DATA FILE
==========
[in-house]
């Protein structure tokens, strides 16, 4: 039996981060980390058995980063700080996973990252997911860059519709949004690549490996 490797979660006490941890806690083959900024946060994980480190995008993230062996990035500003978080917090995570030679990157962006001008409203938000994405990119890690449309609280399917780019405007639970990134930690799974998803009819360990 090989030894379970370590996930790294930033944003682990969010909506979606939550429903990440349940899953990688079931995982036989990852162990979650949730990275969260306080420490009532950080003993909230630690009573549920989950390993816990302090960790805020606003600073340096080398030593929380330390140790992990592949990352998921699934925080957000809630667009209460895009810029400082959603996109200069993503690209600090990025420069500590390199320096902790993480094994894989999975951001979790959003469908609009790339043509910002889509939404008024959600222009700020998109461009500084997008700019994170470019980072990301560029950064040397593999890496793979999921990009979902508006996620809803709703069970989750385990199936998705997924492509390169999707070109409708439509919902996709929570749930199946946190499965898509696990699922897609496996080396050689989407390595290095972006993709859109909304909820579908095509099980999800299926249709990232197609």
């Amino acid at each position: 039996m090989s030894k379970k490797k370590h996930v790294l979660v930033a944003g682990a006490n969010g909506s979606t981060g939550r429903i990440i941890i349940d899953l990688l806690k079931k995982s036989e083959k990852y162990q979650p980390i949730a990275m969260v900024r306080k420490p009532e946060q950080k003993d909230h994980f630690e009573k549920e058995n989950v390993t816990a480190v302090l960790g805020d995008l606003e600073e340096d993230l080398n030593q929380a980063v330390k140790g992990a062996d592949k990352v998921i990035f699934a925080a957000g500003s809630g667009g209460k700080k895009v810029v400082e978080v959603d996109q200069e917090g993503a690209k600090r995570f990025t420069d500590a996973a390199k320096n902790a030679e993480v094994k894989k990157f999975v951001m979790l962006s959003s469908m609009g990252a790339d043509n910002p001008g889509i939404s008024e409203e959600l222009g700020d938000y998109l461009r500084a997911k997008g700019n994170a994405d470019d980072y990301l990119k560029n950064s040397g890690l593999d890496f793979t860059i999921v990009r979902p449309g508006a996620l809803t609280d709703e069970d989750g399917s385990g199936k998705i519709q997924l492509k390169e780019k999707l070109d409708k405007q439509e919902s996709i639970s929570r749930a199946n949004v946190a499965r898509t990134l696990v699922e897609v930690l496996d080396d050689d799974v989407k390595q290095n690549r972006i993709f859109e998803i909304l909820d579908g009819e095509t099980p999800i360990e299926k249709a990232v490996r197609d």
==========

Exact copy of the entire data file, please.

[in-house]
């Protein structure tokens, strides 16, 4: 039996981060980390058995980063700080996973990252997911860059519709949004690549490996 490797979660006490941890806690083959900024946060994980480190995008993230062996990035500003978080917090995570030679990157962006001008409203938000994405990119890690449309609280399917780019405007639970990134930690799974998803009819360990 090989030894379970370590996930790294930033944003682990969010909506979606939550429903990440349940899953990688079931995982036989990852162990979650949730990275969260306080420490009532950080003993909230630690009573549920989950390993816990302090960790805020606003600073340096080398030593929380330390140790992990592949990352998921699934925080957000809630667009209460895009810029400082959603996109200069993503690209600090990025420069500590390199320096902790993480094994894989999975951001979790959003469908609009790339043509910002889509939404008024959600222009700020998109461009500084997008700019994170470019980072990301560029950064040397593999890496793979999921990009979902508006996620809803709703069970989750385990199936998705997924492509390169999707070109409708439509919902996709929570749930199946946190499965898509696990699922897609496996080396050689989407390595290095972006993709859109909304909820579908095509099980999800299926249709990232197609």
């Amino acid at each position: 039996m090989s030894k379970k490797k370590h996930v790294l979660v930033a944003g682990a006490n969010g909506s979606t981060g939550r429903i990440i941890i349940d899953l990688l806690k079931k995982s036989e083959k990852y162990q979650p980390i949730a990275m969260v900024r306080k420490p009532e946060q950080k003993d909230h994980f630690e009573k549920e058995n989950v390993t816990a480190v302090l960790g805020d995008l606003e600073e340096d993230l080398n030593q929380a980063v330390k140790g992990a062996d592949k990352v998921i990035f699934a925080a957000g500003s809630g667009g209460k700080k895009v810029v400082e978080v959603d996109q200069e917090g993503a690209k600090r995570f990025t420069d500590a996973a390199k320096n902790a030679e993480v094994k894989k990157f999975v951001m979790l962006s959003s469908m609009g990252a790339d043509n910002p001008g889509i939404s008024e409203e959600l222009g700020d938000y998109l461009r500084a997911k997008g700019n994170a994405d470019d980072y990301l990119k560029n950064s040397g890690l593999d890496f793979t860059i999921v990009r979902p449309g508006a996620l809803t609280d709703e069970d989750g399917s385990g199936k998705i519709q997924l492509k390169e780019k999707l070109d409708k405007q439509e919902s996709i639970s929570r749930a199946n949004v946190a499965r898509t990134l696990v699922e897609v930690l496996d080396d050689d799974v989407k390595q290095n690549r972006i993709f859109e998803i909304l909820d579908g009819e095509t099980p999800i360990e299926k249709a990232v490996r197609d």